By Martin Cleary
If you were to walk into the dressing room of the University of Saskatchewan Huskies’ football team, you would be able to identify Katley Joseph in an instant or two.
Listen carefully to the conversations and you’ll hear a young man with a faint French accent. That would be Joseph, who learned his football skills in his hometown of Ottawa.
“When I was growing up, I knew French before I knew English,” the multi-lingual Joseph said in a phone interview on Tuesday. “I speak with an accent.”
When he calls home from Saskatoon, he likes to speak French. And his teammates like to take playful jabs at their talented defensive back.
“It’s good-natured teasing. It’s not bad,” Joseph added with a gentle laugh. “It’s English 24/7. I’m still getting used to speaking English all the time in the locker room.”
In the end, it doesn’t matter who speaks what language or who may have an accent because every one of the players speak football. And they speak it well, well enough for the Huskies to be playing in their second consecutive Vanier Cup national university football championship Saturday in London.
The U Sports championship game between Saskatchewan, the 2021 runner-up, and the Université Laval Rouge et Or will be played at 1:15 p.m. It can be viewed on the CBC and TVA channels and their various online platforms.
Saskatchewan won the Canada West regular-season pennant at 7-1, defeated the University of British Columbia 23-8 for the Hardy Cup conference title and outscored St. Francis Xavier University X-Men 36-19 in the Uteck Bowl (national semifinal).
Laval used its 7-1 regular-season mark to win the RSEQ title, defeated Université de Montréal Carabins 25-24 in the Dunsmore Cup conference final and turned back the University of Western Ontario Mustangs in the Mitchell Bowl (national semifinal) 27-20.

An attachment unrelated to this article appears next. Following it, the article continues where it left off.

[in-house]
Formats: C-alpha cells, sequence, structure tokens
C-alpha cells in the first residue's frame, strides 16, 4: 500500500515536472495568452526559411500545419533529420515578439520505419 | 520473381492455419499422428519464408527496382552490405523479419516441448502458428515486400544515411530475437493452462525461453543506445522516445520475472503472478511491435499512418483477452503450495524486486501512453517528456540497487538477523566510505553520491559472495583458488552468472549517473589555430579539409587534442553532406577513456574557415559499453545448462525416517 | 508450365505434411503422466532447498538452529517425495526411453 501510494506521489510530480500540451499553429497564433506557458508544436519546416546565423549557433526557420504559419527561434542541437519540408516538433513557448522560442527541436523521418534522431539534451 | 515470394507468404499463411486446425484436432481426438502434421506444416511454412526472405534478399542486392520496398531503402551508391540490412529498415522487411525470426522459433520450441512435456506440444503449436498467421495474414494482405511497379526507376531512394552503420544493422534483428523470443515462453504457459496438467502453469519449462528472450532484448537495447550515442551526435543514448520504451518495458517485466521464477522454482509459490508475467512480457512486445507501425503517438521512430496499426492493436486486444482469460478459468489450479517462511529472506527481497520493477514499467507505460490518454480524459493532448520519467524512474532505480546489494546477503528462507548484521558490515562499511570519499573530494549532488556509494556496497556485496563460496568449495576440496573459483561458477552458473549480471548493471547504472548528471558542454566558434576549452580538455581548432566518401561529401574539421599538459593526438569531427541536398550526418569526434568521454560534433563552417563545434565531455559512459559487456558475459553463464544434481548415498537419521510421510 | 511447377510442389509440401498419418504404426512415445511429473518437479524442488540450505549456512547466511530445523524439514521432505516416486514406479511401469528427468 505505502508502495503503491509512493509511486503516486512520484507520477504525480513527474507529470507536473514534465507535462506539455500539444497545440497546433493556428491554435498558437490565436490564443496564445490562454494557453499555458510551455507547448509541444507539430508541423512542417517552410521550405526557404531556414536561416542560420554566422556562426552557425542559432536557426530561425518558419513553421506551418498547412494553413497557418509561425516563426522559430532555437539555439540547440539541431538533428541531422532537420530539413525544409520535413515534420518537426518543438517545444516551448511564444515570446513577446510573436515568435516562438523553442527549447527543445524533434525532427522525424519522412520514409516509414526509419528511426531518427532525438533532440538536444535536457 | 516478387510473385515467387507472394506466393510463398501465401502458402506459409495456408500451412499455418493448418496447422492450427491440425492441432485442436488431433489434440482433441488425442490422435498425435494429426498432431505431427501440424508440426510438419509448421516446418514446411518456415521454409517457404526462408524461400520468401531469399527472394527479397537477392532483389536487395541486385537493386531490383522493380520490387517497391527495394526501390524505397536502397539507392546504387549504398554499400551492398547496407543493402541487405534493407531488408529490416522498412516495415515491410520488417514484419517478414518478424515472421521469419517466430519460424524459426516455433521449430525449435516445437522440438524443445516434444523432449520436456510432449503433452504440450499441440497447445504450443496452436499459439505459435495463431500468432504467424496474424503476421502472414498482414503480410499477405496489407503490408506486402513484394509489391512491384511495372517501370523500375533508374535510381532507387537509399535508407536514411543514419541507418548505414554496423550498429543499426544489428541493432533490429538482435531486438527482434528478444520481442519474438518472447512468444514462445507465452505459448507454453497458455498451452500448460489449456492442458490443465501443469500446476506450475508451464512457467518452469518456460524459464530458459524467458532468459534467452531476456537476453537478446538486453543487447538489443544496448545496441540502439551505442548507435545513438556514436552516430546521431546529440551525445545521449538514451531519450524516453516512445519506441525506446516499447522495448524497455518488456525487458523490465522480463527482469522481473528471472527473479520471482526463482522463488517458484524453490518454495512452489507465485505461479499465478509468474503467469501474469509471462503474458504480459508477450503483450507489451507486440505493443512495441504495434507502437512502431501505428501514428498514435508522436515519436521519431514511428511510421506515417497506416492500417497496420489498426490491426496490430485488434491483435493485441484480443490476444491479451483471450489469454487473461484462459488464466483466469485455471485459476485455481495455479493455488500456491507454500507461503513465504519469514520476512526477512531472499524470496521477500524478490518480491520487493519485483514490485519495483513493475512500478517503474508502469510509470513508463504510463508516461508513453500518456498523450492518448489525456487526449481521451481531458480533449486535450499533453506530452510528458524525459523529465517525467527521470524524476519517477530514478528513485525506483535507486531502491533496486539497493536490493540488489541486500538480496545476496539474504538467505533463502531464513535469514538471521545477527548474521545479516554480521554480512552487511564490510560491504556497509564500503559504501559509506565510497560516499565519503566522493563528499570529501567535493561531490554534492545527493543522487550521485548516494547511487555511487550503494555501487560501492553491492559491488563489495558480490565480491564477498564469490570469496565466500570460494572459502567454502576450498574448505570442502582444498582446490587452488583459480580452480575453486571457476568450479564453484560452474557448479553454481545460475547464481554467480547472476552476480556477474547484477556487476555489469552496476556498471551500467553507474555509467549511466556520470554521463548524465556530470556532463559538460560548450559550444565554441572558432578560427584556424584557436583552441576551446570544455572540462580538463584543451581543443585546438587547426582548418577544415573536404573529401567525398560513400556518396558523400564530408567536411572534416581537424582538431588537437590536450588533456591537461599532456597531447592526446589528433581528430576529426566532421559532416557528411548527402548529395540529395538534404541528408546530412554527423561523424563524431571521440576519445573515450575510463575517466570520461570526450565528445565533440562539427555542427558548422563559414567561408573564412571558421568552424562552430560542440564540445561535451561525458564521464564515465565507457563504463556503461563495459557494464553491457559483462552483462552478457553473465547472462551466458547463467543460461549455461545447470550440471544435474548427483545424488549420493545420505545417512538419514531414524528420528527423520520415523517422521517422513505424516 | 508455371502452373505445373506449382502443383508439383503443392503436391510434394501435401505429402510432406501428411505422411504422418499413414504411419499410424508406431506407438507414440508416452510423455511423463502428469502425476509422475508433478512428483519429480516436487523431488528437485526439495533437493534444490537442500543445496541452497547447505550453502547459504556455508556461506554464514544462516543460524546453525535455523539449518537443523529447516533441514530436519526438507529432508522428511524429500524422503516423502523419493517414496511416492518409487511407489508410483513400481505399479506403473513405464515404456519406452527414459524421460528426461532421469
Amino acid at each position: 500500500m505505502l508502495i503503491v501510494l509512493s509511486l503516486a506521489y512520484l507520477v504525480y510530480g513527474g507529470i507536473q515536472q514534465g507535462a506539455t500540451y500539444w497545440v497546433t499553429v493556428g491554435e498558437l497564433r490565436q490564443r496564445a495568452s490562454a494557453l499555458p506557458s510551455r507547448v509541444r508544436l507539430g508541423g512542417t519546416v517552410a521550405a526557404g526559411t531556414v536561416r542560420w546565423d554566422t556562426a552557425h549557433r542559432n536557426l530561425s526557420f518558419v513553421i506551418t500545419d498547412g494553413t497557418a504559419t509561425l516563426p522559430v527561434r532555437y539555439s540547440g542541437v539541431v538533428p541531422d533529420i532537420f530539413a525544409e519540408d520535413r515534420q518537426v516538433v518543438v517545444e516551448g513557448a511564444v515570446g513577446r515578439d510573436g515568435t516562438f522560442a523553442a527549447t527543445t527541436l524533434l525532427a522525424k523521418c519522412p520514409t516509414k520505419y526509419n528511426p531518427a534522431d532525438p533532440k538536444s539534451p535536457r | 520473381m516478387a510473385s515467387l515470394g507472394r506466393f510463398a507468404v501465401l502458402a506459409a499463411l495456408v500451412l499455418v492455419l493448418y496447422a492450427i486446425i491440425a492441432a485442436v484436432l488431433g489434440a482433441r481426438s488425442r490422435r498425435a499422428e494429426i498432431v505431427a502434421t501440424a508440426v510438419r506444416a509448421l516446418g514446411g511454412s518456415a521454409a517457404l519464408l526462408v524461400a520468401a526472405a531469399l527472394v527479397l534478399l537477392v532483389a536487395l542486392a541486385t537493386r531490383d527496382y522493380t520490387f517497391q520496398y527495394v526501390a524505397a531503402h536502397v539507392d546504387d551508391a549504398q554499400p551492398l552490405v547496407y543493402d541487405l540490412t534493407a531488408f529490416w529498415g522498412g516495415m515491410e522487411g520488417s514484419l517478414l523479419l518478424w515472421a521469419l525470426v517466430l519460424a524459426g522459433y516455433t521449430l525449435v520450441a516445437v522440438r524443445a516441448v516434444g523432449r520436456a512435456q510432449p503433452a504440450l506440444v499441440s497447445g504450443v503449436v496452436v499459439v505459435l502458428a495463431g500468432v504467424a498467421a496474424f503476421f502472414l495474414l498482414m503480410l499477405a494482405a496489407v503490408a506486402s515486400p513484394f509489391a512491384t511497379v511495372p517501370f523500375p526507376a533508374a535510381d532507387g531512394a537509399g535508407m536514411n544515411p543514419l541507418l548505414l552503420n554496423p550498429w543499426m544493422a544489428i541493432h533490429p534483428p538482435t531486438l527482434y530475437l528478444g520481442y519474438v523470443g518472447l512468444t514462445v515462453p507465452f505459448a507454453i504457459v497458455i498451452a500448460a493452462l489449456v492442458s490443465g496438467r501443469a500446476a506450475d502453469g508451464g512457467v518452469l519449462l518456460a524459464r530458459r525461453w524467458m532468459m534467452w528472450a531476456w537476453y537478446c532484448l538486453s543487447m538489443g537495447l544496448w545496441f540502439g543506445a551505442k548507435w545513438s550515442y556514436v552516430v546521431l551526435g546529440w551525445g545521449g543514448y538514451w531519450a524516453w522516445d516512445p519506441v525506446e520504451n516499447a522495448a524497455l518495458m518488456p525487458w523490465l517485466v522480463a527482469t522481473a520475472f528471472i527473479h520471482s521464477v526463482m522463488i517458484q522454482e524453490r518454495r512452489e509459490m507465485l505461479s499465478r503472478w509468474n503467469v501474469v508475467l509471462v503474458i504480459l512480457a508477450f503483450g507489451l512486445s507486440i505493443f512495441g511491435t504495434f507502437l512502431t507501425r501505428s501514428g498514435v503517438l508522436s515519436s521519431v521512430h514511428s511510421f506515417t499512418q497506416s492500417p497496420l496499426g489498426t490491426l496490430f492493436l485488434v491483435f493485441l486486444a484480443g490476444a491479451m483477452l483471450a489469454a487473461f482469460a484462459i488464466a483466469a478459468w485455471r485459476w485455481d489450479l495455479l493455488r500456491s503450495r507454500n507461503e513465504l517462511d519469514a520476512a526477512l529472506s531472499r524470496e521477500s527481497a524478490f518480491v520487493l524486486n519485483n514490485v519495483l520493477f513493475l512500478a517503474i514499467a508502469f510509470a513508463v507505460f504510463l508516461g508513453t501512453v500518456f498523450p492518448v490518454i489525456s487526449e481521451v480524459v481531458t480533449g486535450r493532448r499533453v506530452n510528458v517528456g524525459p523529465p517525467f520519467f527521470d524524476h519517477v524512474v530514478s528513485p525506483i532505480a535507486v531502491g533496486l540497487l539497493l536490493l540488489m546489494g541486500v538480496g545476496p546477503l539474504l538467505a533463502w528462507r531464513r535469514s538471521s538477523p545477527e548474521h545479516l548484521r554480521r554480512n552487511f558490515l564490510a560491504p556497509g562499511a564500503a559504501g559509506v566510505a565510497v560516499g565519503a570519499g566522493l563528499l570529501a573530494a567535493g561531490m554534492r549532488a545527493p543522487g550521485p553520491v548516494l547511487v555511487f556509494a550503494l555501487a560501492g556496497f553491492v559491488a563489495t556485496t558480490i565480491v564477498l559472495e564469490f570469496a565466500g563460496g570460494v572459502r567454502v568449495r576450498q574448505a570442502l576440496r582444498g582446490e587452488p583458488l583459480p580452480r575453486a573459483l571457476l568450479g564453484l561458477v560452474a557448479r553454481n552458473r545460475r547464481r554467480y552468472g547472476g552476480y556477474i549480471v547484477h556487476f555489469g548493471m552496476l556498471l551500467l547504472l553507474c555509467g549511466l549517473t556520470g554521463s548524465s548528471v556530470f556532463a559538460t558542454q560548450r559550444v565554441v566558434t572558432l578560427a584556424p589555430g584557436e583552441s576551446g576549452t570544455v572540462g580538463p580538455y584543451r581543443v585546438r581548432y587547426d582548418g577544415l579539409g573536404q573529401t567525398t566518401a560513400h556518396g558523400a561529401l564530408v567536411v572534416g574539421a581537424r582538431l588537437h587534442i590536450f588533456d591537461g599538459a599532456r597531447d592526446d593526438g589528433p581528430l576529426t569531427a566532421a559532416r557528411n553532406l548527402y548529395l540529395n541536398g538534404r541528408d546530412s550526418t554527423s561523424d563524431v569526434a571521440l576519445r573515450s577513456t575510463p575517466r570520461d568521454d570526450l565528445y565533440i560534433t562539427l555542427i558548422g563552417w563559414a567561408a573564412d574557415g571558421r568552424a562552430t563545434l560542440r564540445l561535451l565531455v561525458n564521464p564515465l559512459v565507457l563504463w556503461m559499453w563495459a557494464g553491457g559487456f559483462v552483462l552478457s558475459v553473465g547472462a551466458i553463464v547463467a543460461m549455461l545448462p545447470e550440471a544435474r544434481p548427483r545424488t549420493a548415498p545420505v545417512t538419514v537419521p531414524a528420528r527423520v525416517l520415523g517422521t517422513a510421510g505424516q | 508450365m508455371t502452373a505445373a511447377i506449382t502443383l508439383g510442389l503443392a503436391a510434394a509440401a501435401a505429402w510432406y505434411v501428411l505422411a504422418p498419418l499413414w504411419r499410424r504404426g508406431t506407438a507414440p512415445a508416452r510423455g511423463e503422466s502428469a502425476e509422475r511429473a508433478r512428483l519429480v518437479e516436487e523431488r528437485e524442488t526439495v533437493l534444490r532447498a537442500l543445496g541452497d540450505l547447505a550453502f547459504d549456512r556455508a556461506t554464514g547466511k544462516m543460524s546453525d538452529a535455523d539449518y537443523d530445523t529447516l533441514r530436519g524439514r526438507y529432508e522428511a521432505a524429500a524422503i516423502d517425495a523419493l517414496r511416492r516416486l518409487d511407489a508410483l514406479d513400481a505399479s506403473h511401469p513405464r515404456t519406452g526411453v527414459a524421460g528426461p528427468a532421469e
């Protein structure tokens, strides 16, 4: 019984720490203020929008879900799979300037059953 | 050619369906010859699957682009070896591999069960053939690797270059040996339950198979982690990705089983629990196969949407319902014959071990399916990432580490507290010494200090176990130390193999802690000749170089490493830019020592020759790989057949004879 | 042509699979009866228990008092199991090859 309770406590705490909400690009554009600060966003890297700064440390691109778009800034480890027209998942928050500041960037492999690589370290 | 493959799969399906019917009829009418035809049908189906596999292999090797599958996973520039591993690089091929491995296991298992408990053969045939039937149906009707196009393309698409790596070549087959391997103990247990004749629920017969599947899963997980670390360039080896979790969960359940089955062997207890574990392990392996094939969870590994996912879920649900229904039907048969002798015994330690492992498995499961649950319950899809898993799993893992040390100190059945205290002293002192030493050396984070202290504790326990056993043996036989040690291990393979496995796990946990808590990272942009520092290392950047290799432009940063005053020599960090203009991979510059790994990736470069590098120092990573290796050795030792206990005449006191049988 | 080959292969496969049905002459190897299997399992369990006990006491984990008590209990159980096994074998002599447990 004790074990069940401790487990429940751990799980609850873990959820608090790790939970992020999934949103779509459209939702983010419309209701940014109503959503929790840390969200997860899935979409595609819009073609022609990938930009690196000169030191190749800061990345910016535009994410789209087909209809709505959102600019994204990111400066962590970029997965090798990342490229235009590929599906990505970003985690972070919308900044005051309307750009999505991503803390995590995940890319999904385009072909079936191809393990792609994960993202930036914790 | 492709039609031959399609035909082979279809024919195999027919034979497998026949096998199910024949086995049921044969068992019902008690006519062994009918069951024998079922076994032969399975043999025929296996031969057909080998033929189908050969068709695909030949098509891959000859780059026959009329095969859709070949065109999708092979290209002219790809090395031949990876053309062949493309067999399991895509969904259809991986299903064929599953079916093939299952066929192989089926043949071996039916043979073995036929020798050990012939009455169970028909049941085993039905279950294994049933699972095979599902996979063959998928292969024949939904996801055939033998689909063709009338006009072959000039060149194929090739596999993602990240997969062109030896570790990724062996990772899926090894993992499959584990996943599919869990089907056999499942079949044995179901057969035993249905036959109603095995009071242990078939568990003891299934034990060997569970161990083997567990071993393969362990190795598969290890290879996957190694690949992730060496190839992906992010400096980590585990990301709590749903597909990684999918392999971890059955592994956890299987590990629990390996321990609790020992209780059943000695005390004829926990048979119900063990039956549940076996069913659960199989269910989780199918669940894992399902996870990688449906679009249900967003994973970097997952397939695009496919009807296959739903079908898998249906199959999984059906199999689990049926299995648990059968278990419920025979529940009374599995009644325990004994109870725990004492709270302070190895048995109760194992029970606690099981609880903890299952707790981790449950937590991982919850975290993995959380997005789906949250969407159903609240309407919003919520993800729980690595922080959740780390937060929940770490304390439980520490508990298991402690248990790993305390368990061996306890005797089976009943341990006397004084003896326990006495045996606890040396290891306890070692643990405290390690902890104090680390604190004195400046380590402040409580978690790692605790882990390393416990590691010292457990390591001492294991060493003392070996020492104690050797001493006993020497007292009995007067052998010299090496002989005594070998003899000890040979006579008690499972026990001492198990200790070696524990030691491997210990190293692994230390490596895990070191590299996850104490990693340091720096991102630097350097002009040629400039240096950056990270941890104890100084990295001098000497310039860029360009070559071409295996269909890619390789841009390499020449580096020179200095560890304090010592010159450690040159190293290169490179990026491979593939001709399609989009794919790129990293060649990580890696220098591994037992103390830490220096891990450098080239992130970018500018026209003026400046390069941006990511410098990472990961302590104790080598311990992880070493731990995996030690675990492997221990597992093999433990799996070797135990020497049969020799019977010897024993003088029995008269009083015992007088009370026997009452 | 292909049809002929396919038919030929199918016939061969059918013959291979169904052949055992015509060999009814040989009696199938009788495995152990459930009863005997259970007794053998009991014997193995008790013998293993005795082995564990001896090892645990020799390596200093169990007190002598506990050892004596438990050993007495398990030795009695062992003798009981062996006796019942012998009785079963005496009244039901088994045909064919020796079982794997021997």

If you run your index finger down the Huskies’ roster, you would notice Joseph, 23, also is the only player from Eastern Canada on that list.
That was head coach Scott Flory’s doing in a lengthy process that started at the International Bowl (Canada vs. the United States) in January, 2017, in Orlando, Florida. Flory began recruiting Joseph, who played on Canada’s U19 team, at the bowl game.
After playing as a freshman and sophomore for the University of Maine Black Bears, a COVID-19 non-season and a second non-season for Joseph because of a knee injury, he said yes to the University of Saskatchewan earlier this year to pursue a master’s degree and return to football for the first time in three years with the Huskies.
It has been a memorable season on the field for Joseph, starting by reconnecting to the game he learned with the Orleans Bengals (mosquito and peewee), the Cumberland Panthers (summer league) and the St. Matthew Catholic High School Tigers in 2015 and 2016.
In seven Canada West Conference games for the Huskies, he had 25.5 tackles, two interceptions and one forced fumble. His play earned him selection to the Canada West all-star team.
“For me, it has been great. At the end of the day, I’m grateful I can play the sport again at a high level. It’s a blessing to be here, competing with my guys,” Joseph added. “It has been one of my better seasons.
“It felt great to be recognized at that level (all-star). I challenge myself to play at a high standard. To be recognized, I’m definitely grateful.”
After playing two high school senior seasons with the St. Matthew Tigers and completing one semester at Canada Prep Academy in St. Catharines, ON., Joseph accepted a full athletic scholarship to the University of Maine.
In his freshman and sophomore seasons, he played all 24 games with 17 starts, contributed 69 tackles, seven pass deflections, 12 pass break-ups and added one interception.